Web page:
The Deep Web: Where Google Won't Take You

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You need special software to get to the deep web, and what you do there is essentially untraceable. (simonlesleyphoto/Flickr)

As we learn more about the extent of the NSA's monitoring of our digital lives, we want to take a look at one part of the internet where people are completely anonymous.

It's called the "deep web." You need special software to get there and what you do there is essentially untraceable.

But as Time magazine's Lev Grossman reports, some officials now believe the deep web has become an "electronic haven for thieves, child pornographers, human traffickers, forgers, assassins and peddlers of state secrets and loose nukes."

Interview Highlights: Lev Grossman

On the origins of the deep web

"The real irony of this story, is this thing was built by the US government, in particular, the US Naval research laboratory. They worked out the theory in the 90's and then launched it in 2003, and they had very good reasons for doing it. The deep web is a vital tool for intelligence agents, law enforcement, political dissidents in foreign countries with oppressive governments are trained in it by the state department."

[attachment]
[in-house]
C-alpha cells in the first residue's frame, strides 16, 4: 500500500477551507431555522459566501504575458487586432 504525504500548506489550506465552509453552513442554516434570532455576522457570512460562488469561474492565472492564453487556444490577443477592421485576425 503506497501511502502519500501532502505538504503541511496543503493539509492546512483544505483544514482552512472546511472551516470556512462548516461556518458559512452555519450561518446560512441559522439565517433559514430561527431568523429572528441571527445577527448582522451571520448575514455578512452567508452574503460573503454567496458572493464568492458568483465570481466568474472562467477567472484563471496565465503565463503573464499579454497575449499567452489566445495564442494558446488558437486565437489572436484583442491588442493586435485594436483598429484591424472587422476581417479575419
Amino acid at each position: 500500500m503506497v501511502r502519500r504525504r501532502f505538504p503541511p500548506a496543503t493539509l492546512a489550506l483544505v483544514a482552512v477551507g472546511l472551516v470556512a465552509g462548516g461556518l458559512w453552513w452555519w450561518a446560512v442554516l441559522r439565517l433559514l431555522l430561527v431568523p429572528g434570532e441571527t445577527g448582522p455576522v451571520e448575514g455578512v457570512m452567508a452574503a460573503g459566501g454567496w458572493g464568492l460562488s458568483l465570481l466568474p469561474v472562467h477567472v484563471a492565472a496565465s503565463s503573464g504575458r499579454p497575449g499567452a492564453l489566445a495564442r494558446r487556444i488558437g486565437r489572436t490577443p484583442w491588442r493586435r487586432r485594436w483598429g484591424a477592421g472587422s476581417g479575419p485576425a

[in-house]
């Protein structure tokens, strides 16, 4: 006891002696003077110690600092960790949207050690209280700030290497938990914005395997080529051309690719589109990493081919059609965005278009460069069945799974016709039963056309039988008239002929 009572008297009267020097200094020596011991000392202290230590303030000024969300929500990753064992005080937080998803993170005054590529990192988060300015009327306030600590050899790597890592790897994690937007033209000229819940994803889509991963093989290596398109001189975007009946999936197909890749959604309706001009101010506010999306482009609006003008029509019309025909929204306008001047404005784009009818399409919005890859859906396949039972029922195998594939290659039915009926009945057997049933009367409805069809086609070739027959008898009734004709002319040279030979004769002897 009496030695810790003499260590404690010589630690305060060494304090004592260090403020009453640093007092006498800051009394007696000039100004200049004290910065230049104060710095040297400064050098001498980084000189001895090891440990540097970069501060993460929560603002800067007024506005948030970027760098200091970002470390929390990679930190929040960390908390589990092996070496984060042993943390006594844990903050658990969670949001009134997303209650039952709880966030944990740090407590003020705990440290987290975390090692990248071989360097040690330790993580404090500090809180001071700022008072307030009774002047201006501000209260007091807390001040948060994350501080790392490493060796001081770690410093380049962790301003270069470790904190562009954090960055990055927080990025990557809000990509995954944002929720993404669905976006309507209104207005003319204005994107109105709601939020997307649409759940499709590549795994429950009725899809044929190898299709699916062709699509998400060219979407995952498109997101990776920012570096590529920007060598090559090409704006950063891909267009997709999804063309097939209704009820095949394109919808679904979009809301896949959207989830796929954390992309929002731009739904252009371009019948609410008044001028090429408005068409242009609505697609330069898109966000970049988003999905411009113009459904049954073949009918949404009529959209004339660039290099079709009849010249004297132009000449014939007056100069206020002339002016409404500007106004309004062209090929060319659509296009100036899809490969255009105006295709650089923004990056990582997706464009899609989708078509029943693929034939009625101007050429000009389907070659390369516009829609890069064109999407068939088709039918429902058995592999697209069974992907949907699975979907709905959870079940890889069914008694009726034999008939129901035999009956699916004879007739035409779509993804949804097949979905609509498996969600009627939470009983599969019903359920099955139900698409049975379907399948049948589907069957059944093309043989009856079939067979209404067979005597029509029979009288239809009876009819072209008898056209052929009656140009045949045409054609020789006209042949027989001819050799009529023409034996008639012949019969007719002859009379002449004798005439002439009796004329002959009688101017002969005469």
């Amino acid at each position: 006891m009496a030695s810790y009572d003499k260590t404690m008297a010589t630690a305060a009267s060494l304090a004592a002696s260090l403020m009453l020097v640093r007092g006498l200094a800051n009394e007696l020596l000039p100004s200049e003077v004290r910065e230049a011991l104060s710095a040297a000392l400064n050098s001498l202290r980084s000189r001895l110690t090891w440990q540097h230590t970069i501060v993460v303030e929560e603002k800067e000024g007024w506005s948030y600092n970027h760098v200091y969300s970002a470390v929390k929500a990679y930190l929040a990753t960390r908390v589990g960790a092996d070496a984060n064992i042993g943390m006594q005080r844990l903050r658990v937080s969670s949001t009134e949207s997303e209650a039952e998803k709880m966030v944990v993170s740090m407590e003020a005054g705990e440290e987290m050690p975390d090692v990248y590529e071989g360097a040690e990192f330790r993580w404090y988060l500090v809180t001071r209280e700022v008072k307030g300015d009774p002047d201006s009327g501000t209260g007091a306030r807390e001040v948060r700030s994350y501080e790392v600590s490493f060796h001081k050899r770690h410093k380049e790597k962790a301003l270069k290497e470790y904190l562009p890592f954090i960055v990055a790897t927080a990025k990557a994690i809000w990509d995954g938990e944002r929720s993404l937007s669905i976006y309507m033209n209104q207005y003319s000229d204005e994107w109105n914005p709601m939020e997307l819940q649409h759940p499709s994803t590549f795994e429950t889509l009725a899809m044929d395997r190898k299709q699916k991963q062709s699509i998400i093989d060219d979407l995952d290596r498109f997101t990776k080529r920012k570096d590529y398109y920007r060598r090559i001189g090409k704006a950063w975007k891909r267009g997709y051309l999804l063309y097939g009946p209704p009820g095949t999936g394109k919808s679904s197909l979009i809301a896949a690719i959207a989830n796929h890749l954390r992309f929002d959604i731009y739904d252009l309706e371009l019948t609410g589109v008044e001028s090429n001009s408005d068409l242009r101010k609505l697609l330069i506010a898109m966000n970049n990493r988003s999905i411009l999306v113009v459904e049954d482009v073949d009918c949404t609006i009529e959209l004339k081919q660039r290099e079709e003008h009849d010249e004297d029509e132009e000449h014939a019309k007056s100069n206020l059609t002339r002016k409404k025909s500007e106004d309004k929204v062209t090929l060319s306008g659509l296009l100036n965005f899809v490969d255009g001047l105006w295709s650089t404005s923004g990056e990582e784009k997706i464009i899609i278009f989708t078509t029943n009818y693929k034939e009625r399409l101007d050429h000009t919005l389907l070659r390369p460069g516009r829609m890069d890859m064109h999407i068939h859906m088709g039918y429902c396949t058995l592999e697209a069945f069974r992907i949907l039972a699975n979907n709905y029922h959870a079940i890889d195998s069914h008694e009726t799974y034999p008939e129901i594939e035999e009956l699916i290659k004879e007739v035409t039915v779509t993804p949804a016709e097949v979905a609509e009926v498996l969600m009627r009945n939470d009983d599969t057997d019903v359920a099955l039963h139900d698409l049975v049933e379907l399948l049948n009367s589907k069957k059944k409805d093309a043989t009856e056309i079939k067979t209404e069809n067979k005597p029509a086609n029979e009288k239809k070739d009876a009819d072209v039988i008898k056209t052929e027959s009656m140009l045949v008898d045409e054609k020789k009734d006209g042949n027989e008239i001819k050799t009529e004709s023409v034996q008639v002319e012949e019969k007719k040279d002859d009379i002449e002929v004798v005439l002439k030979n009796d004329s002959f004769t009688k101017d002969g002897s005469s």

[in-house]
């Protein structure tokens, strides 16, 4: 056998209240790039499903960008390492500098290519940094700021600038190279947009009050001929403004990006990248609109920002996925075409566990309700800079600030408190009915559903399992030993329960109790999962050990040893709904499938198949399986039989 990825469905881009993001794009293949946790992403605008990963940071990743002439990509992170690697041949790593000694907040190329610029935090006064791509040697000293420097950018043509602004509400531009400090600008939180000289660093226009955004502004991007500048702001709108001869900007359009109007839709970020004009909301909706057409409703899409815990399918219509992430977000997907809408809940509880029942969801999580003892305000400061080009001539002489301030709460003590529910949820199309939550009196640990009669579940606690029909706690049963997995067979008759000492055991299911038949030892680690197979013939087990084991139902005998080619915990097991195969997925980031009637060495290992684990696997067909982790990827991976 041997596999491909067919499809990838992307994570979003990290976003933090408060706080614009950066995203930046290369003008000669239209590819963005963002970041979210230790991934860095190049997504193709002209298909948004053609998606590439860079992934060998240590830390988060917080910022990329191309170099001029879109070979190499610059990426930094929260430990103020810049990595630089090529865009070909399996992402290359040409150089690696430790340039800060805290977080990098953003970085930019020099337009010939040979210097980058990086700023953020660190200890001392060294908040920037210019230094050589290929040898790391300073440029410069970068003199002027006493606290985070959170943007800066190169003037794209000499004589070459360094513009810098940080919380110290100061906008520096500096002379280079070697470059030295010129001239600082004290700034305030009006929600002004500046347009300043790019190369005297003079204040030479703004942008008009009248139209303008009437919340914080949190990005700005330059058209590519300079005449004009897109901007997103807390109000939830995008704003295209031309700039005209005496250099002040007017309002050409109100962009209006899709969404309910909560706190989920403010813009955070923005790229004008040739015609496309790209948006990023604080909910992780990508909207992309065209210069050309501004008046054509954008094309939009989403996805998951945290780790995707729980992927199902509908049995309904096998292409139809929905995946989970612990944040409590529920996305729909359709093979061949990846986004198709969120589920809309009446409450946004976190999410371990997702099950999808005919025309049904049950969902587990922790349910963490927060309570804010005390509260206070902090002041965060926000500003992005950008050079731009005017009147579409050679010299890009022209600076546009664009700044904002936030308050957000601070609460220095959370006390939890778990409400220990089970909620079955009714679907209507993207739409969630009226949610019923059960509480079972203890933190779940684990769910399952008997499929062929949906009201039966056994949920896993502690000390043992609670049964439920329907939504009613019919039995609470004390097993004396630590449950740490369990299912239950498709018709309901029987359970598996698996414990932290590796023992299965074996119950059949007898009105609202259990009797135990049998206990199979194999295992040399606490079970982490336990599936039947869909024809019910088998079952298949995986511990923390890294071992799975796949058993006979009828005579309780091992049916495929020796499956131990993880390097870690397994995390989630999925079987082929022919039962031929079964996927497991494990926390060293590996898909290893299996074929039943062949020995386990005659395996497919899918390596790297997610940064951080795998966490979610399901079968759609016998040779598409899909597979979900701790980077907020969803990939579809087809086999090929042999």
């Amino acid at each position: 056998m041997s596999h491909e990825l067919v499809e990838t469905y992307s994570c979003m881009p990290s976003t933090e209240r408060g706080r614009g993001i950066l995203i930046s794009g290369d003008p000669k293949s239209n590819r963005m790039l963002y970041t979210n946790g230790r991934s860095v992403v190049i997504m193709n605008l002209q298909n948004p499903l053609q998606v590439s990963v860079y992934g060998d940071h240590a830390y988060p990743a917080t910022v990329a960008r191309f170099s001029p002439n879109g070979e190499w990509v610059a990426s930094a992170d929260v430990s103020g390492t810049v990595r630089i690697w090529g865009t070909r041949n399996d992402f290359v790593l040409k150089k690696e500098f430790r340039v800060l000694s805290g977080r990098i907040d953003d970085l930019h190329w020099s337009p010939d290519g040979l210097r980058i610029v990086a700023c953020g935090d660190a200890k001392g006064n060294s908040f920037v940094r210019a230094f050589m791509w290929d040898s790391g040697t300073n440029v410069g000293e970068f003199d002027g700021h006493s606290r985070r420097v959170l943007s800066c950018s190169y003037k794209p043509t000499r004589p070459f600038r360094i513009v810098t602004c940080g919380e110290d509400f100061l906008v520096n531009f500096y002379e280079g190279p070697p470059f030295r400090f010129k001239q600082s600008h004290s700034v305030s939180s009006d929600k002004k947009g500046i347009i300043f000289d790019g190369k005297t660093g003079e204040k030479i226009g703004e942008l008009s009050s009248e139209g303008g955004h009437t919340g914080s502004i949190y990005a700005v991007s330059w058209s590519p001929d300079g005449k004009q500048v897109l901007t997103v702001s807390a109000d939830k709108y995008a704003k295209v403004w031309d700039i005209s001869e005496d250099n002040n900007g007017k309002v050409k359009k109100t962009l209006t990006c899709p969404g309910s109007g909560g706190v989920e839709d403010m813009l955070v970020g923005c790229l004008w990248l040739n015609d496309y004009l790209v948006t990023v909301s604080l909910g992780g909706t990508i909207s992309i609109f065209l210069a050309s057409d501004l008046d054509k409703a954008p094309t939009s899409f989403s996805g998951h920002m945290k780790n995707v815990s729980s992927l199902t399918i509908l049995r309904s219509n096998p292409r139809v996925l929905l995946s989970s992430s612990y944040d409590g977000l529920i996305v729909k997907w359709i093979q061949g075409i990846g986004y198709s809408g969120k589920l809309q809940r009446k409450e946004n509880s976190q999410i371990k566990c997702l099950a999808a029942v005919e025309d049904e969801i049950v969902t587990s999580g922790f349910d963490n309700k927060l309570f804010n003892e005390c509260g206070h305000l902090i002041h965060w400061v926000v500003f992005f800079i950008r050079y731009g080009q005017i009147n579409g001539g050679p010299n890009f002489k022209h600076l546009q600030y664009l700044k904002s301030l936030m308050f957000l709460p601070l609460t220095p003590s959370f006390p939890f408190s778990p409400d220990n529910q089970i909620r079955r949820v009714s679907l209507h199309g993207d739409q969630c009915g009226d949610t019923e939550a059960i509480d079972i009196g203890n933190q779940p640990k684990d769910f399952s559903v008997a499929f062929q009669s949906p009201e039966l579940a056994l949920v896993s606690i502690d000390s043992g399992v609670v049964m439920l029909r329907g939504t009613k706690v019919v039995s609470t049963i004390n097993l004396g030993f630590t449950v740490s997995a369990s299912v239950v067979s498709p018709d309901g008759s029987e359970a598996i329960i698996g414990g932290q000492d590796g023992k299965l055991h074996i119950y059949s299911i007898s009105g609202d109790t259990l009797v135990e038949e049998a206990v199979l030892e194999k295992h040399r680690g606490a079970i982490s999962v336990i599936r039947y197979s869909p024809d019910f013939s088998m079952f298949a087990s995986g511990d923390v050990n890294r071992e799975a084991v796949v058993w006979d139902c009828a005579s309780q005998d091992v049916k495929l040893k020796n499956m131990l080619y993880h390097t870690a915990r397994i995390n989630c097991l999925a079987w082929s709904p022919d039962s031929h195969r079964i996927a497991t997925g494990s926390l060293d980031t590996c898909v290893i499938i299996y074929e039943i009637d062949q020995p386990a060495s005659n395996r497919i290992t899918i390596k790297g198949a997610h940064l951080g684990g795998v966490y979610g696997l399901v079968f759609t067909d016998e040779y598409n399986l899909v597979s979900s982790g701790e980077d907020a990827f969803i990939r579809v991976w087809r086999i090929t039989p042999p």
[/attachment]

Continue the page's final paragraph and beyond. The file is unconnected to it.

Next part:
On the software needed to access the deep web

"Search engines like Google and Bing, you know, they use Spiders and other kinds of software to crawl the web, as it were. But you can only see web sites like the Silk Road if you're working through Tor. Tor actually does two things: It keeps you anonymous, but it also allows you to see this whole range of web sites that would otherwise be invisible to you. Google doesn't work with Tor; Bing doesn't work with Tor. They only are interested in the conventional web. So this stuff just stays off the grid."

On striking a balance between privacy and accountability

"If people know who you are online, then you're responsible for what you do there, and whatever you do has consequences. That's on the one hand. And we're trying to balance that with the need for privacy, the need for people to keep their personal information off the net and out of the public eye, because there are things that people deserve to keep private, and technologies like Tor can do that. Unfortunately, technologies like Tor are also subject to abuse. And as it turns out, owing to various basic flaws in human nature, when people enter a situation where they can do things and not be held accountable for them, they tend to do some very bad things indeed."


This segment aired on November 8, 2013.


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